Obama Administration to Announce New Terrorism Alert System

Secretary of Homeland Security Jeh Johnson speaks at a Defense One "leadership briefing" in Washington, Monday, Dec. 7, 2015, on the agency's efforts to tackle growing terrorism threats in the U.S. and abroad.

Kristoffer Tripplaar for Defense One

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Secretary of Homeland Security Jeh Johnson speaks at a Defense One "leadership briefing" in Washington, Monday, Dec. 7, 2015, on the agency's efforts to tackle growing terrorism threats in the U.S. and abroad.

Homeland Security Secretary Jeh Johnson says the president will soon announce a new terrorism threat alert system to address what he called intermediate-level threats to the United States.

The Obama administration will implement a new terrorism threat alert system in the coming days to address what he called intermediate-level threats to the United States, U.S. Homeland Security Secretary Jeh Johnson said Monday.

The new system would augment the current terrorism threat systems, called the National Threat Advisory System, an alert system that has never been used because it is activated only when there is a credible threat to the U.S.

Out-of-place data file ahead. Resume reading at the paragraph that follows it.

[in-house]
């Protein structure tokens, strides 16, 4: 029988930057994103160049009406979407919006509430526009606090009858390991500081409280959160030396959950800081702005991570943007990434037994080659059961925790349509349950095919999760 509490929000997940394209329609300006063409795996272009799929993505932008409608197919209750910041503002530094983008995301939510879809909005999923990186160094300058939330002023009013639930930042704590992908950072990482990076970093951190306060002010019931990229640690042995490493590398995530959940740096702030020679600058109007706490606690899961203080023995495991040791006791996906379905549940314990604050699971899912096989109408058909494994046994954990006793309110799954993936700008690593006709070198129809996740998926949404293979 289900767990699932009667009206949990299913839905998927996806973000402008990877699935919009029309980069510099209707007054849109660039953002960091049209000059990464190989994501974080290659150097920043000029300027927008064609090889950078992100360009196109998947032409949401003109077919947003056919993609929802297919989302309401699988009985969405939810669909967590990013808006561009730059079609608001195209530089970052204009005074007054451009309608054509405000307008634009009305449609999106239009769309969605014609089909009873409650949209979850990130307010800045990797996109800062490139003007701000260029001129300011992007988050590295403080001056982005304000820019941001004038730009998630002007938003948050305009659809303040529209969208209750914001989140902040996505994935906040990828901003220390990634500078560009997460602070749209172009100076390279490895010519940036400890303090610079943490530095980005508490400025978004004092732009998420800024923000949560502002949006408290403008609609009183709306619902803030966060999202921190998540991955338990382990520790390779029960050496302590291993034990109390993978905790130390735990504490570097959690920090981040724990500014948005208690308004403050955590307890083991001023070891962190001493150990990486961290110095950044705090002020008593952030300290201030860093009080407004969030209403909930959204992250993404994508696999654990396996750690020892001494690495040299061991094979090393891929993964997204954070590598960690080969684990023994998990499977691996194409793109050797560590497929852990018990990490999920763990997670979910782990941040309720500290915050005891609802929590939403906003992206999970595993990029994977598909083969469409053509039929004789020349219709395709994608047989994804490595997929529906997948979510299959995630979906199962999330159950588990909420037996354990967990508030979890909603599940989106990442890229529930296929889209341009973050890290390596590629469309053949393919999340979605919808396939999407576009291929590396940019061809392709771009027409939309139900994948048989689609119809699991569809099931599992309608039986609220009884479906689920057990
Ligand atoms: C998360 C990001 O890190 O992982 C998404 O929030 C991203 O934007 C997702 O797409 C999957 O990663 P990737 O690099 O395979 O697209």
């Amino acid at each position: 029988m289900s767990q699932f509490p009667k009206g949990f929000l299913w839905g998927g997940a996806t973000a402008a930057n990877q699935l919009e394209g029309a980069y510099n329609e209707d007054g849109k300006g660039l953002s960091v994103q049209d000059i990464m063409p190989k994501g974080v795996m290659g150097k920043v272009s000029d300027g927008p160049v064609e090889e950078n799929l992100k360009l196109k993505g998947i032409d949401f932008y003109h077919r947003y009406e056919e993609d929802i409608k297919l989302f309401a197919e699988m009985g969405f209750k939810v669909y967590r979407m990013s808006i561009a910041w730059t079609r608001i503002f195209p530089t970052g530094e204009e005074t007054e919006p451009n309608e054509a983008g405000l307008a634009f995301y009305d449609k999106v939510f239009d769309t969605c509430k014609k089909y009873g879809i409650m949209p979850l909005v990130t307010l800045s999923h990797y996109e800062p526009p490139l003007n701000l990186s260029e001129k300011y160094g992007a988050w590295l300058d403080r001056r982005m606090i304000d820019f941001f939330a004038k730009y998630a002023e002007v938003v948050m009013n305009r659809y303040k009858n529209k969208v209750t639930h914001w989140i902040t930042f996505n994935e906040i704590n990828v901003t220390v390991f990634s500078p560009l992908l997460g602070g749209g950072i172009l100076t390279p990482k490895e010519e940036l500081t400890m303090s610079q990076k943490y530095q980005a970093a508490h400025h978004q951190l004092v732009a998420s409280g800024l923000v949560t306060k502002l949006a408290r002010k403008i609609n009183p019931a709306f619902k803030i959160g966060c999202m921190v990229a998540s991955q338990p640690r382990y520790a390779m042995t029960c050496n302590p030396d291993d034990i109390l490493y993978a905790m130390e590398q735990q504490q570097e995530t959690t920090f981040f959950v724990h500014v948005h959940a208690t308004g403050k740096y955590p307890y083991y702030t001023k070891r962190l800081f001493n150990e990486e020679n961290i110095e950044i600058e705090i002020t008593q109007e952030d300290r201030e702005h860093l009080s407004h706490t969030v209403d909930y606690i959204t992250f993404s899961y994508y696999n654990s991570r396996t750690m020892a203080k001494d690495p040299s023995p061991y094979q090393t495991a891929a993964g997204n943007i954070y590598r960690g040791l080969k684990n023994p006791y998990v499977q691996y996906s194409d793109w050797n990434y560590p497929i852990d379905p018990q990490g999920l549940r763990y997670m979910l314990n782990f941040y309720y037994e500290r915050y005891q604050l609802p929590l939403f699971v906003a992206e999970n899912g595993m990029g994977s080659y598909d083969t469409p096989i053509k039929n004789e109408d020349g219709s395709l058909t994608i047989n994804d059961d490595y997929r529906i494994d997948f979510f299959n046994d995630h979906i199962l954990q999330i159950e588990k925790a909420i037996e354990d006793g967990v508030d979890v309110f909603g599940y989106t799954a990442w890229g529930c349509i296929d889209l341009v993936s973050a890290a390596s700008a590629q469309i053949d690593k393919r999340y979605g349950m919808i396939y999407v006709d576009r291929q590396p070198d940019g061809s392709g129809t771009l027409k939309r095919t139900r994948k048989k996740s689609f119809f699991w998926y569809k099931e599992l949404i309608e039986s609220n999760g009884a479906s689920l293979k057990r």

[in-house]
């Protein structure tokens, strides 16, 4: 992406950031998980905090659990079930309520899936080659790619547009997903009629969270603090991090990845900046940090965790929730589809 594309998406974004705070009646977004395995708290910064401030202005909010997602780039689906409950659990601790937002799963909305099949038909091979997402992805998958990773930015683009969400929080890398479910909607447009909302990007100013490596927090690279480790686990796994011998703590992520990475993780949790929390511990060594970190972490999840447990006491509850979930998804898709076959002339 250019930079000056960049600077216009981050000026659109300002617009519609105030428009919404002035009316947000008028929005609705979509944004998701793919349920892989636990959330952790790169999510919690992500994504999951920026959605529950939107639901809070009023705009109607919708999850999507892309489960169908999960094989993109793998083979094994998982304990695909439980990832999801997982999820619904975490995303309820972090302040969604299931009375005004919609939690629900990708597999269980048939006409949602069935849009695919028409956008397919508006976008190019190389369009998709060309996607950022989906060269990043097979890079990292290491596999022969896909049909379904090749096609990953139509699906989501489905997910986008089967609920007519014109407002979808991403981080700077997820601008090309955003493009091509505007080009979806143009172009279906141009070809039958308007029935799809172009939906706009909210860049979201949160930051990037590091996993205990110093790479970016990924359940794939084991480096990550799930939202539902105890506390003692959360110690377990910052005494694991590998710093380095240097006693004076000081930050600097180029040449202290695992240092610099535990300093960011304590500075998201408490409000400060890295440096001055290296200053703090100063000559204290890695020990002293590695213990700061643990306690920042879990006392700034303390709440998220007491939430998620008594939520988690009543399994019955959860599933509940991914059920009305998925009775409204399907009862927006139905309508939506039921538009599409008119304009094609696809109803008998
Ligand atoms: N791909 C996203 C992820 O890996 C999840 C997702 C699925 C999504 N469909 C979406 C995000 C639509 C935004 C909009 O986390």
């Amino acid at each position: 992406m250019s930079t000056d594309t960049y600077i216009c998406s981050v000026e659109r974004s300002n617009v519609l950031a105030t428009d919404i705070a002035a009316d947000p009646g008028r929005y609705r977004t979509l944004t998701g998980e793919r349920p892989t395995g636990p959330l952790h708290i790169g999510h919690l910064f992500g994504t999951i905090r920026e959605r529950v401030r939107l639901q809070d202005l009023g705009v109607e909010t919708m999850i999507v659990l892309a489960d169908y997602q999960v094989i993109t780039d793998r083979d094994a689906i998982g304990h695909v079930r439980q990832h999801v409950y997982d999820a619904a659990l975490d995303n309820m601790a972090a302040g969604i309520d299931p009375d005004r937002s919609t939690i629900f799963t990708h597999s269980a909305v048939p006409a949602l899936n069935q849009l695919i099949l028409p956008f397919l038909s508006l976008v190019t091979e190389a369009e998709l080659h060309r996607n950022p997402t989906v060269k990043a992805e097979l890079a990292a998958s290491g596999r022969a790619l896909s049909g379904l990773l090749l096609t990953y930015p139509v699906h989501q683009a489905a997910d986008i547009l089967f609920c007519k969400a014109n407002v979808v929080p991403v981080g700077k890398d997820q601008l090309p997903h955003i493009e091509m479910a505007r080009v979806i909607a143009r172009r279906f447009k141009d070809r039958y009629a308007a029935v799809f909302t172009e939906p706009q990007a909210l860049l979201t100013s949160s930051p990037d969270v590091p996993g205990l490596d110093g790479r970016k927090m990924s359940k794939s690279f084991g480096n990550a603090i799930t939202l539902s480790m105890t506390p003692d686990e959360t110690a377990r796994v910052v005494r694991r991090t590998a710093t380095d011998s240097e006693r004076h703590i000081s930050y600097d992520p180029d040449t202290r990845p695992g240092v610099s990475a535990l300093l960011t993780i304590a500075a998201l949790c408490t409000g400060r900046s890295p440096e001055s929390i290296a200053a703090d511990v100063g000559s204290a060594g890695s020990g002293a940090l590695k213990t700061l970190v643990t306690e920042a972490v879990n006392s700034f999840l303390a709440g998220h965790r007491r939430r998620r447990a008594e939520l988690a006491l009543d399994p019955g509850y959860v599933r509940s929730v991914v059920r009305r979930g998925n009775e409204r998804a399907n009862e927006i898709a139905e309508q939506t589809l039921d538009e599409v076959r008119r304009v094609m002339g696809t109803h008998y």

“I believe in this environment we need to get beyond that and go to new system that has an intermediate level to it,” Johnson said at a Defense One Live event.  The new system will reflect “the current environment and the current realities.”

The change comes just days after a 14 were killed two in San Bernardino, California, by Syed Farook and Tashfeen Malik. Malik pledged her allegiance to the Islamic State terrorist group in a Facebook post prior to the shooting. It also comes less than a month after a group of ISIS militants killed 130 in a multiple attacks across Paris.

The Obama administration did away with a color-coded terrorism threat-level system put in place by the Bush administration following the Sept. 11, 2001, al-Qaeda attack on New York and Washington.

“We need a system that adequately informs the public at large, not through news leaks of joint intelligence bulletins to law enforcement, not through leaks from anonymous government officials,” Johnson said. “We need a system that informs the public at large what we are seeing … what we are doing about it and what we are asking the public to do.”

The current National Threat Advisory System has a “pretty high bar” before it gets activated, he said. Johnson said the new alert systems, which he is hoping to formally announce “in the coming days,” would remove “some of the mystery” of the global terrorist threat.

Since the Paris attack, the U.S. has been in a “heightened security posture.” While there is no specific threat of a terrorist attack on the U.S., officials are concerned about “copycat acts” and “terrorist-inspired acts by a lone wolf,” an attack that is nearly impossible to predict because an individual shows no warning signs of being radicalized.

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